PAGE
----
In between Ocean’s movies fun, and before he decided to direct a bunch of disappointing films, George Clooney got his directorial feet wet with a movie tabbed as a disappointment but that is also highly entertaining. Confessions of a Dangerous Mind didn’t fare well at the box office, but you of course know that sometimes this means almost nothing. A biography film covering the life of a game show host who may or may not have been a spy sounds interesting, but it does not jump out in terms of commercial appeal, especially considering star Sam Rockwell’s somewhat unknown status at the time. We’ll get into the truthiness of Chuck Barris’ story more later, but for now accept that Rockwell is wonderful as the eccentric, insecure “spy.”
Clooney also seems to have had fun behind the camera, something that can’t really be said for some of his other works like Good Night, and Good Luck. He wields creative power well here, bouncing between times, frames, and various ambiances — from the bright lights of Barris’ shows to the dim corners of his CIA misadventures. In front of his camera, Clooney is his usual smooth self, until CIA mishaps push his life towards chaos. One can only dream of a day when the CIA is filled with George Clooneys, though even he succumbs to its submerged conflicts. Like Danny Ocean, this role affords Clooney some space to talk down to a newbie (see: Matt Damon’s Linus in Ocean’s) while giving the impression he knows far more than he lets on.
Where Rockwell thrives, in all of his excellent performances, is in his zaniness. Here, his Chuck is consumed by sex and fame and success, and his notions of these vital life forces become dangerously distorted. Drew Barrymore plays Barris’ main love interest, though his interest in love is perhaps non-existent and at best inconsistent. I can’t claim to be the biggest Barrymore fan, but she does a serviceable job as Penny, closest of all people to Chuck but still largely unaware of his motivations and origins. Besides her, Clooney tosses out Michael Cera (channeling some George Michael…), Brad Pitt, Matt Damon, and Julia Roberts, with only Roberts playing a significant role. The other big names may be hard to find, but they’re there, reminding us just how cool Clooney and his connections are. Rutger Hauer also pops up, in a more substantial role, as a fellow spy showing Chuck some of the inescapable ropes, telling him that upon your first kill, “You become their sadness,” lamenting their status as “condemned” men because of their behavior in the dark corners of the world.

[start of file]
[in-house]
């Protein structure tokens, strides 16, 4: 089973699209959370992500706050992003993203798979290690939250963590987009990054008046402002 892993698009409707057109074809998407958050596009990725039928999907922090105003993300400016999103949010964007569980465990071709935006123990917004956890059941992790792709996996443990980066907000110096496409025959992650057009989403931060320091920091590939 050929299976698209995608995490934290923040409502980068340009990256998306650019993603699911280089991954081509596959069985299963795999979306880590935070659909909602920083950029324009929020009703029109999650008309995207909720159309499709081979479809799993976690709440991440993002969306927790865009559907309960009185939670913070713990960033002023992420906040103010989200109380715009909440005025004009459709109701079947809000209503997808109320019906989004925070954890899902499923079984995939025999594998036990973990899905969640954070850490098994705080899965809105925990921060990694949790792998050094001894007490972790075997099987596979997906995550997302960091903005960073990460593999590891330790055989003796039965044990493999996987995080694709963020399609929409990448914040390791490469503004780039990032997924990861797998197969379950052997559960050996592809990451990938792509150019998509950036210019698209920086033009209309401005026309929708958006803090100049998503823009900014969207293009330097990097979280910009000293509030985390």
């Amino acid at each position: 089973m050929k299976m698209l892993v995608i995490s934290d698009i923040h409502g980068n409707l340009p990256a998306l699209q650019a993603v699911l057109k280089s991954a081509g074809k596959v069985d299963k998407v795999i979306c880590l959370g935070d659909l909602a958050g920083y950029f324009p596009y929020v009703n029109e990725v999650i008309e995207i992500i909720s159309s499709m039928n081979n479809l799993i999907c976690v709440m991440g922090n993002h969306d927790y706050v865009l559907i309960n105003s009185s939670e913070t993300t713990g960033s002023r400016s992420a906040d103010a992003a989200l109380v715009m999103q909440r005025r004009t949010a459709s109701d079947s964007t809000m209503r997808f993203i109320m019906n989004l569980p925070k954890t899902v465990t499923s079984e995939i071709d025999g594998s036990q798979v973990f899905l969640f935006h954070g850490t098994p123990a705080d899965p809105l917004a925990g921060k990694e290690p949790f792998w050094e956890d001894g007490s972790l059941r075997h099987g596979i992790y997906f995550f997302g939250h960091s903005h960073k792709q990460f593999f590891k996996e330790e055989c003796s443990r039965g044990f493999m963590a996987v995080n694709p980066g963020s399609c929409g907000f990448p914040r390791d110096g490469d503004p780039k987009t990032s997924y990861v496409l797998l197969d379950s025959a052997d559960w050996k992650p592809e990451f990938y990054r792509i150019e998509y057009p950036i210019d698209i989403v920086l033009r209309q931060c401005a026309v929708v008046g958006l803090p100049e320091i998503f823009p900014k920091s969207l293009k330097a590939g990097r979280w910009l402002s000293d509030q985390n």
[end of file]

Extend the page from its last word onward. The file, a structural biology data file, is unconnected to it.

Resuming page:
This dark sentiment colors much of the film’s climax, and it leaves one wondering just how Clooney aimed to portray Barris, and how Barris sought to represent himself. For one thing, we see a lot of Sam Rockwell’s butt, so that may say something, or not. Also, Rockwell proves that he can dance, sort of. Clooney depicts Barris as creepy and needy and somewhat morally deplorable, but one must wonder what Clooney thinks about the man’s spy story. The CIA denied Barris’ claims of being a spy (of course they did!), but I for one like to keep my options open, and imagining the story as true augments the narrative. The film is marked by duality, by illusions and lies to selves and others, and Barris ends up desperate to share his story, terrified that he will die alone and afraid, known only as a shallow television figurehead.
The plot twists and turns as it jumps between Chuck’s two lives. They become indistinguishable to Chuck, but for viewers these jumps may be where the movie lost its bite. The domestic side of Chuck’s life seems a bit off, a bit detached, though one could argue that’s exactly how it was in reality, and exactly how Clooney wanted it to appear. Putting the CIA undertones aside, the story comes down to Chuck facing his mortality, his crippling ordinariness, realizing that, “When you are young, your potential is infinite. You might do anything, really. You might be Einstein. You might be DiMaggio. Then you get to an age where what you might be gives way to what you have been. You weren’t Einstein. You weren’t anything. That’s a bad moment.” Considering this thought, it seems Clooney doesn’t really care about the truth of the CIA aspect of the story, instead zeroing in on Barris’ fear of remaining unknown, and how that fear fits into the American pop-culture psyche, the same one that seeks to know every detail of the ins and outs of the lives of people like Clooney himself. Clooney parallels Barris’ killing and his superficial game shows, suggesting a sort of death for television as well as for Chuck’s victims, brought about by fame-hungry deceivers willing to do anything to get in front of the camera.
Still relevant, possibly true, definitely worth your time.